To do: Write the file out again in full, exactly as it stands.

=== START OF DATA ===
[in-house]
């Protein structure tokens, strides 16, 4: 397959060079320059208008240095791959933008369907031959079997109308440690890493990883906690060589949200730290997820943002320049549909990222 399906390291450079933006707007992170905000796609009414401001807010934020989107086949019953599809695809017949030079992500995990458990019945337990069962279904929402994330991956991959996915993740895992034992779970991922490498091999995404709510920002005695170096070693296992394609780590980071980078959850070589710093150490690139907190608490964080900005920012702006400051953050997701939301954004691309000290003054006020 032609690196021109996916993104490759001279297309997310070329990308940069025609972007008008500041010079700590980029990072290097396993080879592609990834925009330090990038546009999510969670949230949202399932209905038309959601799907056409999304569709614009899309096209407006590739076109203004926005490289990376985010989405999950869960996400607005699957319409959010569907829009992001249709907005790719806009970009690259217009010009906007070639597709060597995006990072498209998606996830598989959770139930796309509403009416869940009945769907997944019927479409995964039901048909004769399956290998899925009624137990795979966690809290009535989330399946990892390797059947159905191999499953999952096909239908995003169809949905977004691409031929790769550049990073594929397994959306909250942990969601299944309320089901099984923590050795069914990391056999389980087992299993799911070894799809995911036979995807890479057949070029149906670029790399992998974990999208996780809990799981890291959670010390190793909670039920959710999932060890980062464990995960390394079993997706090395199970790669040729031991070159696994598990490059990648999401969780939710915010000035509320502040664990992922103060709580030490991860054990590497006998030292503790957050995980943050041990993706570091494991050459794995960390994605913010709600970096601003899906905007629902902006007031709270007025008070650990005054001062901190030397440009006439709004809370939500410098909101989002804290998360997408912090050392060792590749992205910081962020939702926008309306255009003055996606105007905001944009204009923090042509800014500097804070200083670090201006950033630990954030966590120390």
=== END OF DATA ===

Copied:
[in-house]
């Protein structure tokens, strides 16, 4: 397959060079320059208008240095791959933008369907031959079997109308440690890493990883906690060589949200730290997820943002320049549909990222 399906390291450079933006707007992170905000796609009414401001807010934020989107086949019953599809695809017949030079992500995990458990019945337990069962279904929402994330991956991959996915993740895992034992779970991922490498091999995404709510920002005695170096070693296992394609780590980071980078959850070589710093150490690139907190608490964080900005920012702006400051953050997701939301954004691309000290003054006020 032609690196021109996916993104490759001279297309997310070329990308940069025609972007008008500041010079700590980029990072290097396993080879592609990834925009330090990038546009999510969670949230949202399932209905038309959601799907056409999304569709614009899309096209407006590739076109203004926005490289990376985010989405999950869960996400607005699957319409959010569907829009992001249709907005790719806009970009690259217009010009906007070639597709060597995006990072498209998606996830598989959770139930796309509403009416869940009945769907997944019927479409995964039901048909004769399956290998899925009624137990795979966690809290009535989330399946990892390797059947159905191999499953999952096909239908995003169809949905977004691409031929790769550049990073594929397994959306909250942990969601299944309320089901099984923590050795069914990391056999389980087992299993799911070894799809995911036979995807890479057949070029149906670029790399992998974990999208996780809990799981890291959670010390190793909670039920959710999932060890980062464990995960390394079993997706090395199970790669040729031991070159696994598990490059990648999401969780939710915010000035509320502040664990992922103060709580030490991860054990590497006998030292503790957050995980943050041990993706570091494991050459794995960390994605913010709600970096601003899906905007629902902006007031709270007025008070650990005054001062901190030397440009006439709004809370939500410098909101989002804290998360997408912090050392060792590749992205910081962020939702926008309306255009003055996606105007905001944009204009923090042509800014500097804070200083670090201006950033630990954030966590120390």